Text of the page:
The three areas or jurisdictions selected for comparative study have, collectively, had a very significant impact on the development of company law throughout the world. An understanding of these thus assists students in understanding both the content of, and influences upon, many others. The approach taken is both functional and comparative, looking at a series of core problems with which any system of corporate law must deal, and analysing, from a functional perspective, the solutions adopted by the systems in question. The course seeks to situate these solutions in the underlying concepts and assumptions of the chosen systems, as these often provide an explanation for divergences. To this end, the course begins with a contextual overview of ‘systems’ of corporate governance, which material is then applied in the following seminars on more substantive topics. Such a comparative study is intended to enable students to see their own system of company law in a new and more meaningful light, and to be able to form new views about its future development. Finally, a study of the ways in which the European Union is developing company law within its boundaries is also important, not only as illustrating, by a review of the harmonisation programme, the benefits to be derived from a comparative study in practice, but also because it shows new ways in which corporate vehicles can be developed to meet particular policy objectives.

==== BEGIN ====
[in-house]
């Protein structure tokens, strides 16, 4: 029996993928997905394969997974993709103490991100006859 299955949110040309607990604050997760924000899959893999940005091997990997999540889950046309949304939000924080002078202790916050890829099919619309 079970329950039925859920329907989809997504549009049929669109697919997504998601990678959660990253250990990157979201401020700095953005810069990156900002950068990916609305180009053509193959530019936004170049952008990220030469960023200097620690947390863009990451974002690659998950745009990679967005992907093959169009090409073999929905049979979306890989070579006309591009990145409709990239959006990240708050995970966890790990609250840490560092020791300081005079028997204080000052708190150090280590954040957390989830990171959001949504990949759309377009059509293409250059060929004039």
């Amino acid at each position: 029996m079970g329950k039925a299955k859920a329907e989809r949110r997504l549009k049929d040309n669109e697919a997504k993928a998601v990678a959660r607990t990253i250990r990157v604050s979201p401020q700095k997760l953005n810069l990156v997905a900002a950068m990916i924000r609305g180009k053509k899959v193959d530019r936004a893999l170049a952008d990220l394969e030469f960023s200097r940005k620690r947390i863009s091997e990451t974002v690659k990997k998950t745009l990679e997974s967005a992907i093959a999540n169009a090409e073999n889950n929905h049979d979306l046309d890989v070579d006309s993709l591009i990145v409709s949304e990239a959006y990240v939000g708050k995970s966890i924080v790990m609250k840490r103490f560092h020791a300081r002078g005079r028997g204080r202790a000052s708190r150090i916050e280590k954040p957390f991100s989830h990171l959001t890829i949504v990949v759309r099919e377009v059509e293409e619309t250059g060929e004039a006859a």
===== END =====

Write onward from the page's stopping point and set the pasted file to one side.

The course assumes students have knowledge of the basic structure of corporate laws, such as would be gained from an undergraduate course (regardless of jurisdiction). MJur students who have previously studied company law in another jurisdiction may find it helpful to take Company Law at the same time.

The teaching group comprises Professor J Armour, Dr WG Ringe and Ms J Payne. Teaching consists of a combination of lectures, seminars, and tutorials. Guest lectures by visiting academics may also be given at various points.

MJur

Our taught postgraduate programme, designed to serve outstanding law students from civil law backgrounds.

Comparative Corporate Law

The course consists of a comparative study of major areas of the company laws of the UK, continental Europe (in particular, Germany) and the United States as well as an assessment of the work done by the European Union in the field of company law.